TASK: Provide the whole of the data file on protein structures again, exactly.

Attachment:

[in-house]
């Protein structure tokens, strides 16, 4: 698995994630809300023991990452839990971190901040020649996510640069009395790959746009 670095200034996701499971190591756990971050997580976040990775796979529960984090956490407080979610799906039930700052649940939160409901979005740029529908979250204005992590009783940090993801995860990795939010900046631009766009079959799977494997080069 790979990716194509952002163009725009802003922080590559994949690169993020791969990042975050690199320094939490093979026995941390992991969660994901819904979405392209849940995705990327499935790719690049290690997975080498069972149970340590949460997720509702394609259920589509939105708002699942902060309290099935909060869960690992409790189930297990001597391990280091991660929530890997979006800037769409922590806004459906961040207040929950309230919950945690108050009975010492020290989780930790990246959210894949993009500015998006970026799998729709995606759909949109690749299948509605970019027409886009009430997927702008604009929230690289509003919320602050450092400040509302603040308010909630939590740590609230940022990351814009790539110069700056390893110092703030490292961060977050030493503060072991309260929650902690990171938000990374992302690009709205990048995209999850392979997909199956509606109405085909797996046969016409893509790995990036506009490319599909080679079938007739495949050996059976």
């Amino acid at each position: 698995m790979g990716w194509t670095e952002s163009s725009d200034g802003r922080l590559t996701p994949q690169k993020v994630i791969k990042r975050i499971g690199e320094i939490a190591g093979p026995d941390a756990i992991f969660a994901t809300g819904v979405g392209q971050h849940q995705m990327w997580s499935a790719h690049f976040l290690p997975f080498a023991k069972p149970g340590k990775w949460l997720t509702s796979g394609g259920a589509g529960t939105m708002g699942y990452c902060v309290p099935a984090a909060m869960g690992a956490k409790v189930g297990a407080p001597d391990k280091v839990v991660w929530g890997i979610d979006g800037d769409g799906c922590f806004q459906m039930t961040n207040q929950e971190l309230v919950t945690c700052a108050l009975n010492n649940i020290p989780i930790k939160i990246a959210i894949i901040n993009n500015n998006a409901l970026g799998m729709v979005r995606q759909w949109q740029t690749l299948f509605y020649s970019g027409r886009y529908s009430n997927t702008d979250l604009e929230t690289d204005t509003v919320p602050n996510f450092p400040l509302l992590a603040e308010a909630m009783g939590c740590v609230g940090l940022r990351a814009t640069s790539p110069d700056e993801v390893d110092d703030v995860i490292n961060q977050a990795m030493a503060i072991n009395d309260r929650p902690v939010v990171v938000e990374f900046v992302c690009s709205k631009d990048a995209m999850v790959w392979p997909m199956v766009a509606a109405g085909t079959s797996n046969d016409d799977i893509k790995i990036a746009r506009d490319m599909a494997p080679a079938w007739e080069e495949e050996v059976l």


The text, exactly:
[in-house]
């Protein structure tokens, strides 16, 4: 698995994630809300023991990452839990971190901040020649996510640069009395790959746009 670095200034996701499971190591756990971050997580976040990775796979529960984090956490407080979610799906039930700052649940939160409901979005740029529908979250204005992590009783940090993801995860990795939010900046631009766009079959799977494997080069 790979990716194509952002163009725009802003922080590559994949690169993020791969990042975050690199320094939490093979026995941390992991969660994901819904979405392209849940995705990327499935790719690049290690997975080498069972149970340590949460997720509702394609259920589509939105708002699942902060309290099935909060869960690992409790189930297990001597391990280091991660929530890997979006800037769409922590806004459906961040207040929950309230919950945690108050009975010492020290989780930790990246959210894949993009500015998006970026799998729709995606759909949109690749299948509605970019027409886009009430997927702008604009929230690289509003919320602050450092400040509302603040308010909630939590740590609230940022990351814009790539110069700056390893110092703030490292961060977050030493503060072991309260929650902690990171938000990374992302690009709205990048995209999850392979997909199956509606109405085909797996046969016409893509790995990036506009490319599909080679079938007739495949050996059976």
């Amino acid at each position: 698995m790979g990716w194509t670095e952002s163009s725009d200034g802003r922080l590559t996701p994949q690169k993020v994630i791969k990042r975050i499971g690199e320094i939490a190591g093979p026995d941390a756990i992991f969660a994901t809300g819904v979405g392209q971050h849940q995705m990327w997580s499935a790719h690049f976040l290690p997975f080498a023991k069972p149970g340590k990775w949460l997720t509702s796979g394609g259920a589509g529960t939105m708002g699942y990452c902060v309290p099935a984090a909060m869960g690992a956490k409790v189930g297990a407080p001597d391990k280091v839990v991660w929530g890997i979610d979006g800037d769409g799906c922590f806004q459906m039930t961040n207040q929950e971190l309230v919950t945690c700052a108050l009975n010492n649940i020290p989780i930790k939160i990246a959210i894949i901040n993009n500015n998006a409901l970026g799998m729709v979005r995606q759909w949109q740029t690749l299948f509605y020649s970019g027409r886009y529908s009430n997927t702008d979250l604009e929230t690289d204005t509003v919320p602050n996510f450092p400040l509302l992590a603040e308010a909630m009783g939590c740590v609230g940090l940022r990351a814009t640069s790539p110069d700056e993801v390893d110092d703030v995860i490292n961060q977050a990795m030493a503060i072991n009395d309260r929650p902690v939010v990171v938000e990374f900046v992302c690009s709205k631009d990048a995209m999850v790959w392979p997909m199956v766009a509606a109405g085909t079959s797996n046969d016409d799977i893509k790995i990036a746009r506009d490319m599909a494997p080679a079938w007739e080069e495949e050996v059976l």